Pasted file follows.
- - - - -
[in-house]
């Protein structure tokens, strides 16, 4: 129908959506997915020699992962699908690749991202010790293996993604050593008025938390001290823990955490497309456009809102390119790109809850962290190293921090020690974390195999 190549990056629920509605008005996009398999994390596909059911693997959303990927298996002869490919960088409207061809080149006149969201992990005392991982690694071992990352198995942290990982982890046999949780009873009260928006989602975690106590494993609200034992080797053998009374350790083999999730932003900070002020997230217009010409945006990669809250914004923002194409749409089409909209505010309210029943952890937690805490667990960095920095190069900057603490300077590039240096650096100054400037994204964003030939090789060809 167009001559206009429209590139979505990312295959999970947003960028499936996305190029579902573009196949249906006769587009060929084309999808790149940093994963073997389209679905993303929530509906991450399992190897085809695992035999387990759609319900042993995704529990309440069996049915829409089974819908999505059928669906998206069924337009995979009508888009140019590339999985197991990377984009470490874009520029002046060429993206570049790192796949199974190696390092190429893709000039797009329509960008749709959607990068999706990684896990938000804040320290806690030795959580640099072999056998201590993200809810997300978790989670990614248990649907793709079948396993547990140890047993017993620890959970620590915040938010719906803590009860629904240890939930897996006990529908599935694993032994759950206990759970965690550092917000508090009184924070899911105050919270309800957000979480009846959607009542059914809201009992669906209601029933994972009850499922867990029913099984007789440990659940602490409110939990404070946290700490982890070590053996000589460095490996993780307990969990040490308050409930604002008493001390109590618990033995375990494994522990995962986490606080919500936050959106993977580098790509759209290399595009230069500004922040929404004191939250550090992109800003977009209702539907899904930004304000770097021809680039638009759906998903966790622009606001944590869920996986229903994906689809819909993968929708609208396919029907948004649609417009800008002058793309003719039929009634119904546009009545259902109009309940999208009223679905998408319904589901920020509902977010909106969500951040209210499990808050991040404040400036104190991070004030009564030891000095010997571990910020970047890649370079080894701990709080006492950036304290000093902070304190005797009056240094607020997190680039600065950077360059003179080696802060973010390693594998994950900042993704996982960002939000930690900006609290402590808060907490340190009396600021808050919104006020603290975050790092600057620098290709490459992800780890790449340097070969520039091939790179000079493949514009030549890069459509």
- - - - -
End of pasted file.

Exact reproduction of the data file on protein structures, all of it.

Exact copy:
[in-house]
């Protein structure tokens, strides 16, 4: 129908959506997915020699992962699908690749991202010790293996993604050593008025938390001290823990955490497309456009809102390119790109809850962290190293921090020690974390195999 190549990056629920509605008005996009398999994390596909059911693997959303990927298996002869490919960088409207061809080149006149969201992990005392991982690694071992990352198995942290990982982890046999949780009873009260928006989602975690106590494993609200034992080797053998009374350790083999999730932003900070002020997230217009010409945006990669809250914004923002194409749409089409909209505010309210029943952890937690805490667990960095920095190069900057603490300077590039240096650096100054400037994204964003030939090789060809 167009001559206009429209590139979505990312295959999970947003960028499936996305190029579902573009196949249906006769587009060929084309999808790149940093994963073997389209679905993303929530509906991450399992190897085809695992035999387990759609319900042993995704529990309440069996049915829409089974819908999505059928669906998206069924337009995979009508888009140019590339999985197991990377984009470490874009520029002046060429993206570049790192796949199974190696390092190429893709000039797009329509960008749709959607990068999706990684896990938000804040320290806690030795959580640099072999056998201590993200809810997300978790989670990614248990649907793709079948396993547990140890047993017993620890959970620590915040938010719906803590009860629904240890939930897996006990529908599935694993032994759950206990759970965690550092917000508090009184924070899911105050919270309800957000979480009846959607009542059914809201009992669906209601029933994972009850499922867990029913099984007789440990659940602490409110939990404070946290700490982890070590053996000589460095490996993780307990969990040490308050409930604002008493001390109590618990033995375990494994522990995962986490606080919500936050959106993977580098790509759209290399595009230069500004922040929404004191939250550090992109800003977009209702539907899904930004304000770097021809680039638009759906998903966790622009606001944590869920996986229903994906689809819909993968929708609208396919029907948004649609417009800008002058793309003719039929009634119904546009009545259902109009309940999208009223679905998408319904589901920020509902977010909106969500951040209210499990808050991040404040400036104190991070004030009564030891000095010997571990910020970047890649370079080894701990709080006492950036304290000093902070304190005797009056240094607020997190680039600065950077360059003179080696802060973010390693594998994950900042993704996982960002939000930690900006609290402590808060907490340190009396600021808050919104006020603290975050790092600057620098290709490459992800780890790449340097070969520039091939790179000079493949514009030549890069459509």